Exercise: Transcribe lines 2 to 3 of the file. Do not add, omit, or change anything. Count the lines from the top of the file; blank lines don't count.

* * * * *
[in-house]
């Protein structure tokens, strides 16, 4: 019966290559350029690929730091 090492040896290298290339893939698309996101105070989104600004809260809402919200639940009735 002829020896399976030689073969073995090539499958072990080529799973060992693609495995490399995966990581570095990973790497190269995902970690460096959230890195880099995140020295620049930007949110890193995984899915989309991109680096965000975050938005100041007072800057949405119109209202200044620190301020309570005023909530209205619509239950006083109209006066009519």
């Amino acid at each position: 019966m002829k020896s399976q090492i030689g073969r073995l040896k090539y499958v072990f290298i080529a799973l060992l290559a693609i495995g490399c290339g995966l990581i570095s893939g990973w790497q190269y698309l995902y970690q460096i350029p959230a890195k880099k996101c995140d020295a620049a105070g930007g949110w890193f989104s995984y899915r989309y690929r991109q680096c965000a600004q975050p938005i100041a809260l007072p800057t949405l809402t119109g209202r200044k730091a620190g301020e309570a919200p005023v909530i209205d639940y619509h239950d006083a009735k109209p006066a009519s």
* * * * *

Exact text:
């Protein structure tokens, strides 16, 4: 019966290559350029690929730091 090492040896290298290339893939698309996101105070989104600004809260809402919200639940009735 002829020896399976030689073969073995090539499958072990080529799973060992693609495995490399995966990581570095990973790497190269995902970690460096959230890195880099995140020295620049930007949110890193995984899915989309991109680096965000975050938005100041007072800057949405119109209202200044620190301020309570005023909530209205619509239950006083109209006066009519």
């Amino acid at each position: 019966m002829k020896s399976q090492i030689g073969r073995l040896k090539y499958v072990f290298i080529a799973l060992l290559a693609i495995g490399c290339g995966l990581i570095s893939g990973w790497q190269y698309l995902y970690q460096i350029p959230a890195k880099k996101c995140d020295a620049a105070g930007g949110w890193f989104s995984y899915r989309y690929r991109q680096c965000a600004q975050p938005i100041a809260l007072p800057t949405l809402t119109g209202r200044k730091a620190g301020e309570a919200p005023v909530i209205d639940y619509h239950d006083a009735k109209p006066a009519s």